The path to container visibility solutions in shipping
Cargo owners worldwide face similar problems with respect to their container transportation services. Multi-modal transport chains often appear as “black boxes”, and containers are lost from view until they arrive at certain points in the supply chain. These problems are compounded by inaccurate estimated time of arrival (ETA) data, especially when ETAs change and cargo owners are not proactively notified.
The lack of interoperability between different IT solutions has created huge “blind spots” along the end-to-end container journey that no proprietary solution is likely to resolve. This puts cargo owners at a competitive disadvantage. Without visibility into where inventory is at any given time, cargo owners cannot effectively meet market demand and are ill-equipped to manage disruption or unforeseen changes.
Achieving end-to-end, real-time visibility into multi-modal supply chains requires a unified, futureproof approach to the exchange of data. Digital standards such as those developed by Digital Container Shipping Association (DCSA) and its carrier partners are designed to align data definitions and drive interoperability of technology solutions. This will enable supply chain participants to exchange data in a unified way over disparate systems.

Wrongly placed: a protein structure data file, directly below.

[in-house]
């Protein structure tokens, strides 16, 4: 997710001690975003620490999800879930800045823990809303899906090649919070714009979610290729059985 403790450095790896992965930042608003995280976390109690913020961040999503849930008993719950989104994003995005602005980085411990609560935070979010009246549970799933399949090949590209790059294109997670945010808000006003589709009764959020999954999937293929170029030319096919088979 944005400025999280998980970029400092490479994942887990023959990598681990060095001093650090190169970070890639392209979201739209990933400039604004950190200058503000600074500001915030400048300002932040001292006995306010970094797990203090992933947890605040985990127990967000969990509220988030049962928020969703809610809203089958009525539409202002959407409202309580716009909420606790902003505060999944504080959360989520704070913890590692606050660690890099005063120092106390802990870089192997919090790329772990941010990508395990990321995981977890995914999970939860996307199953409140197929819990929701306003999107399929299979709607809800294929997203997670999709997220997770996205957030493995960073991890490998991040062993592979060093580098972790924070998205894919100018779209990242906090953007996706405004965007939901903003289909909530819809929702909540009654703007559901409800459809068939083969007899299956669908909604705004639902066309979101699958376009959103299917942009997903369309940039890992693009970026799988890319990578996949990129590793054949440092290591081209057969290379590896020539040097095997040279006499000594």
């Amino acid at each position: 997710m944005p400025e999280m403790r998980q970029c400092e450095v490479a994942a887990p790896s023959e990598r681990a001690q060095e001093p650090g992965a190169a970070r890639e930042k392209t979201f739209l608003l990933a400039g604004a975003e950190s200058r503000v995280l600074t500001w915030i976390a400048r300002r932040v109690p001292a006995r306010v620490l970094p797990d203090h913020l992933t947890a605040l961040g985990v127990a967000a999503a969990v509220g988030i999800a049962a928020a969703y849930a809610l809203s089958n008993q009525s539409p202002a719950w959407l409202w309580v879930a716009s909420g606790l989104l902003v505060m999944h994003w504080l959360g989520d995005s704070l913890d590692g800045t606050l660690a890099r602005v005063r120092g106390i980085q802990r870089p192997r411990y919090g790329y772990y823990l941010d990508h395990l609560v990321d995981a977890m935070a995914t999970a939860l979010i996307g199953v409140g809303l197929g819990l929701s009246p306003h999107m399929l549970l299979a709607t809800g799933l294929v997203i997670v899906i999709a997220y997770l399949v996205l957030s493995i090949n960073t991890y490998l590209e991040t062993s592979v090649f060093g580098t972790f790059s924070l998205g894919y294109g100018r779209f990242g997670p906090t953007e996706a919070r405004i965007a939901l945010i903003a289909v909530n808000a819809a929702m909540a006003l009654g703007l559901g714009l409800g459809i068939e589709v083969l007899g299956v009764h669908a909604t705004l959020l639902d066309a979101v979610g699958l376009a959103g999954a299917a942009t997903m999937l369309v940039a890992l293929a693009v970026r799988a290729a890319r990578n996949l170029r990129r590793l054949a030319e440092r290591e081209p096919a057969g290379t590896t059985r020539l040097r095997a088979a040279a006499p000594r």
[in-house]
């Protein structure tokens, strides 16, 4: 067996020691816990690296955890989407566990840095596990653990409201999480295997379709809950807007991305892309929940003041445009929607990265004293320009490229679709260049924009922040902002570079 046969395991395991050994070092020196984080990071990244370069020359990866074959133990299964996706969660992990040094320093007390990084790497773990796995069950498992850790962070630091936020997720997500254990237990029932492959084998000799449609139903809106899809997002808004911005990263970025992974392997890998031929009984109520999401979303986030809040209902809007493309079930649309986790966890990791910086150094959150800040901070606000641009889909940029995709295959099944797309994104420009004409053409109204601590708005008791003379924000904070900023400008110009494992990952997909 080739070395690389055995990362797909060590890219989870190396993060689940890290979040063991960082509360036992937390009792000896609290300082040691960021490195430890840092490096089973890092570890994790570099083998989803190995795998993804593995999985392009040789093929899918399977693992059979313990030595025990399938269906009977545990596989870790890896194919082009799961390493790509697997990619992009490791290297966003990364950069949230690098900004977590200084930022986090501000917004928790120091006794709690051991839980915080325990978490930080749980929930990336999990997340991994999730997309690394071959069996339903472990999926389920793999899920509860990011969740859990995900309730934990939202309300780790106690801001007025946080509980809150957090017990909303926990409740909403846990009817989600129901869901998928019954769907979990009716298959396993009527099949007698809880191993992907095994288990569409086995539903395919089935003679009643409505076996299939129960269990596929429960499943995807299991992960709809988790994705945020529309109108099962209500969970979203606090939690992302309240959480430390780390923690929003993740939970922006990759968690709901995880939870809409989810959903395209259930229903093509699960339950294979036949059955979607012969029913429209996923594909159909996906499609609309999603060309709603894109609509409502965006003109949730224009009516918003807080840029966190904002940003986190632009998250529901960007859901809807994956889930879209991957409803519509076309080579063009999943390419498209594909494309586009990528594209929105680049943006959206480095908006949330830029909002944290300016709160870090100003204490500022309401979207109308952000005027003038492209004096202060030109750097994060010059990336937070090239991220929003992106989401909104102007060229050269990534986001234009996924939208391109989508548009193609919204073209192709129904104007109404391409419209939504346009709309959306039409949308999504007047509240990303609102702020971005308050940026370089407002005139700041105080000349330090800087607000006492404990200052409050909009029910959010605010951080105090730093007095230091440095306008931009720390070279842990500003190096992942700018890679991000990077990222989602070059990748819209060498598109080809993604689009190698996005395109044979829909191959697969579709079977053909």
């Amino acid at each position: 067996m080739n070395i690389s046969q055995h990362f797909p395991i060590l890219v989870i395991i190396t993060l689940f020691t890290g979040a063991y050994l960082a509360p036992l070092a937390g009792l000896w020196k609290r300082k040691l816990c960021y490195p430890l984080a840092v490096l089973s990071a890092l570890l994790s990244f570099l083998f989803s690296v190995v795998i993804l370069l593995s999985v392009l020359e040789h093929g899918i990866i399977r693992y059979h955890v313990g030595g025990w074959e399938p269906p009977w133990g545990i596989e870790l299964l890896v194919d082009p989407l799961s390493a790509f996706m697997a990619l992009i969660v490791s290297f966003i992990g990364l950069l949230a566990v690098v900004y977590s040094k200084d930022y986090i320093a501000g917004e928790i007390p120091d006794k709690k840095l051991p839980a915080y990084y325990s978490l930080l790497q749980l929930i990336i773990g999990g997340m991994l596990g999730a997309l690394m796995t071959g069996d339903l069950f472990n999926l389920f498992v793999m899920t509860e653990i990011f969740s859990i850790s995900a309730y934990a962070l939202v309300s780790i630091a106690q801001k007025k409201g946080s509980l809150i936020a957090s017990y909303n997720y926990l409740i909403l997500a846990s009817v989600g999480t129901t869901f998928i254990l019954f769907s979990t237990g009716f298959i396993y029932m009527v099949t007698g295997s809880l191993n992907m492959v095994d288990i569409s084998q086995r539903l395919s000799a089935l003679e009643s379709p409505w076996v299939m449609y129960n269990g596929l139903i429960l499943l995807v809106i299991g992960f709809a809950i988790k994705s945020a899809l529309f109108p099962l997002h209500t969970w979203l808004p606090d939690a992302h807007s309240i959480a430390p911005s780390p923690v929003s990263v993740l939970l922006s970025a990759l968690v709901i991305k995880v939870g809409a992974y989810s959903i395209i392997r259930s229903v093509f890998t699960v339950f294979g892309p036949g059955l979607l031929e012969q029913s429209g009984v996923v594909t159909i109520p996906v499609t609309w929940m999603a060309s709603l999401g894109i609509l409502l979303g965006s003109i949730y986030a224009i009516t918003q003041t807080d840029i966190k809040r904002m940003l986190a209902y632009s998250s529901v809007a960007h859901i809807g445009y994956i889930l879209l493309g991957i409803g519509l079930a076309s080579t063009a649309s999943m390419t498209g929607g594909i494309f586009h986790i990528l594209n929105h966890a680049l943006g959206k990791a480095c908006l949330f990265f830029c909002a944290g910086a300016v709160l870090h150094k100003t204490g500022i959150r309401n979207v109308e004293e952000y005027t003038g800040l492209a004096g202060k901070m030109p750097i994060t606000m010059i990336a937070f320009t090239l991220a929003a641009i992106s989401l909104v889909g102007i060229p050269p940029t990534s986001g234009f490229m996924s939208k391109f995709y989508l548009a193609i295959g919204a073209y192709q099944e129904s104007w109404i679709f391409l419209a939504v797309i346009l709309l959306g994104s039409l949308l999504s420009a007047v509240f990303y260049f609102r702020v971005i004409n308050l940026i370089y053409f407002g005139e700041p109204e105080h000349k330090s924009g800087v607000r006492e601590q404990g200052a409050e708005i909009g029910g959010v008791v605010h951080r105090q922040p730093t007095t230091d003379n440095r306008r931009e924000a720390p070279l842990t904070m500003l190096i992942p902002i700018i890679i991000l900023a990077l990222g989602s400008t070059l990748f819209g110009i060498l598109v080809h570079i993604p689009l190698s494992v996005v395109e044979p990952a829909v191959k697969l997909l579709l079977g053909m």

EDI has been the dominant method for exchanging messages between container shipping stakeholders for decades. It was designed to eliminate much of the human error that occurs with manual, paper-based processes, and it does so quite effectively. But like many 40-year-old technologies, EDI has some drawbacks in terms of keeping up with modern customer demands for visibility.
The limitations of EDI stem from the fact that it is designed for one-way communication of one type of message from one machine to another. Each EDI connection has to be integrated into the back-end systems of the sending and receiving machines. A cargo owner needs multiple EDI connections with each carrier they work with to communicate all the messages involved in, for example, a booking request. And if any of the data in any of the messages changes on either end, or a new type of data is needed, the EDI connection has to be reconfigured, or a new one has to be created.
As a result, the maintenance of EDI is extremely labor-intensive and expensive due to the number of 1:1 EDI connections required to connect multiple parties. But even if you have the money to spend, it’s becoming increasingly difficult to find people who can do the job. Technology is moving forward, and technologists are trained on modern technologies. EDI is a dead end for companies that need to innovate while maintaining a sustainable workforce.
APIs—real-time interactions, lower costs
The application programming interface (API) is the modern standard for interoperable digital communications. It is a set of programming instructions and data exchange standards that allow different web-based systems to communicate with each other in real time. APIs can handle billions of interactions every day. With new technologies like smart container tracking devices, real-time data exchange volumes will grow exponentially, necessitating a shift to API technology.